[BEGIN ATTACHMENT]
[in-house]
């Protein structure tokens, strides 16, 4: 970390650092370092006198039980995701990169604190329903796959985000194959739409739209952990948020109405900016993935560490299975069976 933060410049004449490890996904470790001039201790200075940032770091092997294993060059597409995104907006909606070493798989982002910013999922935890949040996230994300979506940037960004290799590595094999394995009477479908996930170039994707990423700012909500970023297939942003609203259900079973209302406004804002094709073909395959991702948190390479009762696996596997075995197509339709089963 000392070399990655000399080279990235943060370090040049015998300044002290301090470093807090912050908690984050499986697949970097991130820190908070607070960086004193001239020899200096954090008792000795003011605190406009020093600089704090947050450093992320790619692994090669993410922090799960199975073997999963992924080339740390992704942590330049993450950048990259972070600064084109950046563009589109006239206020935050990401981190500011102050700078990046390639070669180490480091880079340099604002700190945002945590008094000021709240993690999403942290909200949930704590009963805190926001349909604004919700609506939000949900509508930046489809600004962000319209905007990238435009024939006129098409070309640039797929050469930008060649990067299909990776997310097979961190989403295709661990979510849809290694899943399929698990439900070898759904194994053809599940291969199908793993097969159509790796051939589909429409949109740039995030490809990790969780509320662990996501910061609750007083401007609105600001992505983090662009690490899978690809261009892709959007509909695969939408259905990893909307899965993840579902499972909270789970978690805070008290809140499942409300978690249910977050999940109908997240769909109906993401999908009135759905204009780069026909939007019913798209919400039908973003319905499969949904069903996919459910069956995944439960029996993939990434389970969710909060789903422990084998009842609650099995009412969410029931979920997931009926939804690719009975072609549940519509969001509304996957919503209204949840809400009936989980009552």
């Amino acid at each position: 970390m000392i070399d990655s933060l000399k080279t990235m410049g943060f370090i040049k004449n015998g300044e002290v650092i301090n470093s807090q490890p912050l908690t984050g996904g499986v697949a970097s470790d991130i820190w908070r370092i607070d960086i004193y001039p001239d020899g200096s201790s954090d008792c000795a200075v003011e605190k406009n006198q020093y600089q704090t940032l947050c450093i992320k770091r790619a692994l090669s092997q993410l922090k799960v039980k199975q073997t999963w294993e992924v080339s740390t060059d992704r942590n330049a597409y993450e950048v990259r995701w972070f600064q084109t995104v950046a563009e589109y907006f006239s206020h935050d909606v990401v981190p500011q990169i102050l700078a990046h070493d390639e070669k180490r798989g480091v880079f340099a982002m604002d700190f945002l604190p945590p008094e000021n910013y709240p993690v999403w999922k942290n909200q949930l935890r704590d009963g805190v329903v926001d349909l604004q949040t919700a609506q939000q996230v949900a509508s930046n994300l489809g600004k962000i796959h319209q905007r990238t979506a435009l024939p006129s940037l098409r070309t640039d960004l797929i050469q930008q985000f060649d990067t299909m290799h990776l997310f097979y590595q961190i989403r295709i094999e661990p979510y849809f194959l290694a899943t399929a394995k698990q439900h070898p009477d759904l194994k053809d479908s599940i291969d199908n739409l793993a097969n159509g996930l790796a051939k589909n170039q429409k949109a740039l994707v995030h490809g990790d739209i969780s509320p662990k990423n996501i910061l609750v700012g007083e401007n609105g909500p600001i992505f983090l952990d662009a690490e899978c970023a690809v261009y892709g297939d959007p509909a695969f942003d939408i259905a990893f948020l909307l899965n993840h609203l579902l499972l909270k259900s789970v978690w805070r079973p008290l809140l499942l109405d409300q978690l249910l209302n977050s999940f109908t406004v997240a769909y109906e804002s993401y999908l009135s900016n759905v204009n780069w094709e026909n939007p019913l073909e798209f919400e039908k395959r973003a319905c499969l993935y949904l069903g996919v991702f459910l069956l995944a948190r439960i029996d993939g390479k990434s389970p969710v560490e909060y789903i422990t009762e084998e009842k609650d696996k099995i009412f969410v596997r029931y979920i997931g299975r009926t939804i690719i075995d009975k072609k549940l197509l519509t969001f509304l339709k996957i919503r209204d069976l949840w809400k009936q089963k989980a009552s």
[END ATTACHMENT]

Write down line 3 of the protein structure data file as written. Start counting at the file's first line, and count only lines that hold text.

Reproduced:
């Amino acid at each position: 970390m000392i070399d990655s933060l000399k080279t990235m410049g943060f370090i040049k004449n015998g300044e002290v650092i301090n470093s807090q490890p912050l908690t984050g996904g499986v697949a970097s470790d991130i820190w908070r370092i607070d960086i004193y001039p001239d020899g200096s201790s954090d008792c000795a200075v003011e605190k406009n006198q020093y600089q704090t940032l947050c450093i992320k770091r790619a692994l090669s092997q993410l922090k799960v039980k199975q073997t999963w294993e992924v080339s740390t060059d992704r942590n330049a597409y993450e950048v990259r995701w972070f600064q084109t995104v950046a563009e589109y907006f006239s206020h935050d909606v990401v981190p500011q990169i102050l700078a990046h070493d390639e070669k180490r798989g480091v880079f340099a982002m604002d700190f945002l604190p945590p008094e000021n910013y709240p993690v999403w999922k942290n909200q949930l935890r704590d009963g805190v329903v926001d349909l604004q949040t919700a609506q939000q996230v949900a509508s930046n994300l489809g600004k962000i796959h319209q905007r990238t979506a435009l024939p006129s940037l098409r070309t640039d960004l797929i050469q930008q985000f060649d990067t299909m290799h990776l997310f097979y590595q961190i989403r295709i094999e661990p979510y849809f194959l290694a899943t399929a394995k698990q439900h070898p009477d759904l194994k053809d479908s599940i291969d199908n739409l793993a097969n159509g996930l790796a051939k589909n170039q429409k949109a740039l994707v995030h490809g990790d739209i969780s509320p662990k990423n996501i910061l609750v700012g007083e401007n609105g909500p600001i992505f983090l952990d662009a690490e899978c970023a690809v261009y892709g297939d959007p509909a695969f942003d939408i259905a990893f948020l909307l899965n993840h609203l579902l499972l909270k259900s789970v978690w805070r079973p008290l809140l499942l109405d409300q978690l249910l209302n977050s999940f109908t406004v997240a769909y109906e804002s993401y999908l009135s900016n759905v204009n780069w094709e026909n939007p019913l073909e798209f919400e039908k395959r973003a319905c499969l993935y949904l069903g996919v991702f459910l069956l995944a948190r439960i029996d993939g390479k990434s389970p969710v560490e909060y789903i422990t009762e084998e009842k609650d696996k099995i009412f969410v596997r029931y979920i997931g299975r009926t939804i690719i075995d009975k072609k549940l197509l519509t969001f509304l339709k996957i919503r209204d069976l949840w809400k009936q089963k989980a009552s």